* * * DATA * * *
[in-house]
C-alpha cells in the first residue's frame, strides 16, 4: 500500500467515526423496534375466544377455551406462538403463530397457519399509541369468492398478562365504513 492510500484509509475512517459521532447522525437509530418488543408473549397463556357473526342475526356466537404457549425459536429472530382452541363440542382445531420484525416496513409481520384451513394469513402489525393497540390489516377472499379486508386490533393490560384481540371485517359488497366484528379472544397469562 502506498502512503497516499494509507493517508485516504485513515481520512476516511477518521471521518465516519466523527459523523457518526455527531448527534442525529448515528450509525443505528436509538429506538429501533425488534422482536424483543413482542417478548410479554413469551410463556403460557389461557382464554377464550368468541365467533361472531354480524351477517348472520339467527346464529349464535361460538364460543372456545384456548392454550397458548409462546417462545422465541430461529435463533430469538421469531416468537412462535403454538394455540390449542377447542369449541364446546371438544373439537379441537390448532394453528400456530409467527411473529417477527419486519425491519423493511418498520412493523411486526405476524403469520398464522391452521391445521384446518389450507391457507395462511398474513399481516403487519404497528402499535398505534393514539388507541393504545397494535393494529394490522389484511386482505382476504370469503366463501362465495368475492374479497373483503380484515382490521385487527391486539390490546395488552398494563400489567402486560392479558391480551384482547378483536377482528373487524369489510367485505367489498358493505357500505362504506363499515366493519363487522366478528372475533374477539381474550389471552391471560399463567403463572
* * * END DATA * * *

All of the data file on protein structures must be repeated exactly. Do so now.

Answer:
[in-house]
C-alpha cells in the first residue's frame, strides 16, 4: 500500500467515526423496534375466544377455551406462538403463530397457519399509541369468492398478562365504513 492510500484509509475512517459521532447522525437509530418488543408473549397463556357473526342475526356466537404457549425459536429472530382452541363440542382445531420484525416496513409481520384451513394469513402489525393497540390489516377472499379486508386490533393490560384481540371485517359488497366484528379472544397469562 502506498502512503497516499494509507493517508485516504485513515481520512476516511477518521471521518465516519466523527459523523457518526455527531448527534442525529448515528450509525443505528436509538429506538429501533425488534422482536424483543413482542417478548410479554413469551410463556403460557389461557382464554377464550368468541365467533361472531354480524351477517348472520339467527346464529349464535361460538364460543372456545384456548392454550397458548409462546417462545422465541430461529435463533430469538421469531416468537412462535403454538394455540390449542377447542369449541364446546371438544373439537379441537390448532394453528400456530409467527411473529417477527419486519425491519423493511418498520412493523411486526405476524403469520398464522391452521391445521384446518389450507391457507395462511398474513399481516403487519404497528402499535398505534393514539388507541393504545397494535393494529394490522389484511386482505382476504370469503366463501362465495368475492374479497373483503380484515382490521385487527391486539390490546395488552398494563400489567402486560392479558391480551384482547378483536377482528373487524369489510367485505367489498358493505357500505362504506363499515366493519363487522366478528372475533374477539381474550389471552391471560399463567403463572